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What Is the Difference between a PCI and CABG?

Mary McMahon
By
Updated Mar 03, 2024
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Percutaneous coronary intervention (PCI) and coronary artery bypass graft (CABG) are two treatments available to manage coronary artery disease, one performed by working within the blood vessels and the other in an open surgical procedure. PCI and CABG have different risks and benefits, with PCI being less invasive, while CABG tends to reduce the need for additional procedures in the future. When a patient presents with coronary artery disease, the doctor will need to conduct a thorough investigation before she can make a treatment recommendation.

One important difference between PCI and CABG is the approach. In PCI, the doctor works through the blood vessels to insert stents and use other techniques to clear plaques in the vessels associated with coronary artery disease. This procedure can utilize a number of different types of stents, including medicated options to maintain vascular health. It is less invasive than a surgical procedure and can carry fewer risks for the patient.

In a CABG procedure, the surgeon grafts coronary arteries to bypass an area of blockage or vessel weakness. One or more vessels may be involved. The procedure is more invasive and lengthy, but can also be more effective in the long term. After CABG, the patient may not need additional interventions. By contrast, a patient may need procedures in the future after PCI, as the vessels can narrow and block again.

A doctor evaluating the choice between PCI and CABG may consider issues like the patient's general level of health, as this can be an important factor in the decision. Some patients may not do well under anesthesia and the invasive techniques necessary in bypass surgery. They could benefit from PCI to address the immediate problem, and follow-up evaluation to determine whether additional intervention is necessary. PCI and CABG are also in a constant state of evolution, and the doctor may consider whether an expert in one procedure or the other could deliver a better result.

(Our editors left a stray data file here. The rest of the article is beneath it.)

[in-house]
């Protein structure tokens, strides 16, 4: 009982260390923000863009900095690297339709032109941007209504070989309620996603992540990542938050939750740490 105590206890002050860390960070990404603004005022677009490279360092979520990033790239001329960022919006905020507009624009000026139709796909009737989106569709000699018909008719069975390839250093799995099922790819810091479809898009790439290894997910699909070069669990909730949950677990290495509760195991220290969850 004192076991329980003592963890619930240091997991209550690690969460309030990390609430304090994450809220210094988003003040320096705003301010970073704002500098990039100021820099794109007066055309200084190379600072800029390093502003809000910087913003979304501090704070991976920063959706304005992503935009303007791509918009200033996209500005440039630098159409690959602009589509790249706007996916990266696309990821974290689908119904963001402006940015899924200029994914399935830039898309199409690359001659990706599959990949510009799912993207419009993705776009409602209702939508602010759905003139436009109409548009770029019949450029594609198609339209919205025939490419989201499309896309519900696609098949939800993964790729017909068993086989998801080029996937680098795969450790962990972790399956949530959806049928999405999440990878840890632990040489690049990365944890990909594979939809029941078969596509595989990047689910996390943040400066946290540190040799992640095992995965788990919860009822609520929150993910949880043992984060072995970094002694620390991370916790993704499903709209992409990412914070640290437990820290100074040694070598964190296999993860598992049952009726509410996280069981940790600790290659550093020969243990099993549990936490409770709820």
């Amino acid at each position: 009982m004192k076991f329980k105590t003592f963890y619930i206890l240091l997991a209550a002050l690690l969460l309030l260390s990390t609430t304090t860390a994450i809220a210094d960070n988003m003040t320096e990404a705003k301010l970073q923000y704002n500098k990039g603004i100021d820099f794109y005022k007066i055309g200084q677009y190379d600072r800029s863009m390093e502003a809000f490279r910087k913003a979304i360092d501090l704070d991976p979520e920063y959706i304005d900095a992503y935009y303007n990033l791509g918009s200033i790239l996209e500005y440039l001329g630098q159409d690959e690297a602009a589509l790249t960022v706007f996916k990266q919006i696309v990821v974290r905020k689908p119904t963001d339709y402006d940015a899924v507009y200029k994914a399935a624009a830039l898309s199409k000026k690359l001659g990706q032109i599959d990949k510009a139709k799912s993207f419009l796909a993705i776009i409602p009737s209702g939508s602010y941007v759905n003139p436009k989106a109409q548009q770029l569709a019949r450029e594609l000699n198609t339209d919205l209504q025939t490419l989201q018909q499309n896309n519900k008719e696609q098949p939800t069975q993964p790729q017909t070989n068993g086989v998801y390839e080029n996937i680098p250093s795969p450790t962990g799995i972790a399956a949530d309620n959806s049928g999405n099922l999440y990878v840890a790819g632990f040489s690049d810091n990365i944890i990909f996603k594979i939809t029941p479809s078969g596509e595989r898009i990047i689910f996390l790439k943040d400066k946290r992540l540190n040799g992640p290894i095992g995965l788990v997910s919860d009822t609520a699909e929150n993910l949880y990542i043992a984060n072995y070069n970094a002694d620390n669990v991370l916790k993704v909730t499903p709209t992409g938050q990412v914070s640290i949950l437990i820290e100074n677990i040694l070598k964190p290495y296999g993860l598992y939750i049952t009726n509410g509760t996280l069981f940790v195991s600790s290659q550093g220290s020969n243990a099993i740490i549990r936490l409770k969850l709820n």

Patients considering PCI and CABG can ask their doctors as many questions as they want to help them reach an informed decision. Patients may want to ask about surgical outcomes, risks, side effects, and recovery time. It can also be helpful to look up ratings on doctors and medical facilities. It may be possible to get better treatment at a different location, and to have an increased chance of a better outcome by seeing a specialist with an excellent record.

The Health Board is dedicated to providing accurate and trustworthy information. We carefully select reputable sources and employ a rigorous fact-checking process to maintain the highest standards. To learn more about our commitment to accuracy, read our editorial process.
Mary McMahon
By Mary McMahon

Ever since she began contributing to the site several years ago, Mary has embraced the exciting challenge of being a The Health Board researcher and writer. Mary has a liberal arts degree from Goddard College and spends her free time reading, cooking, and exploring the great outdoors.

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Mary McMahon
Mary McMahon

Ever since she began contributing to the site several years ago, Mary has embraced the exciting challenge of being a...

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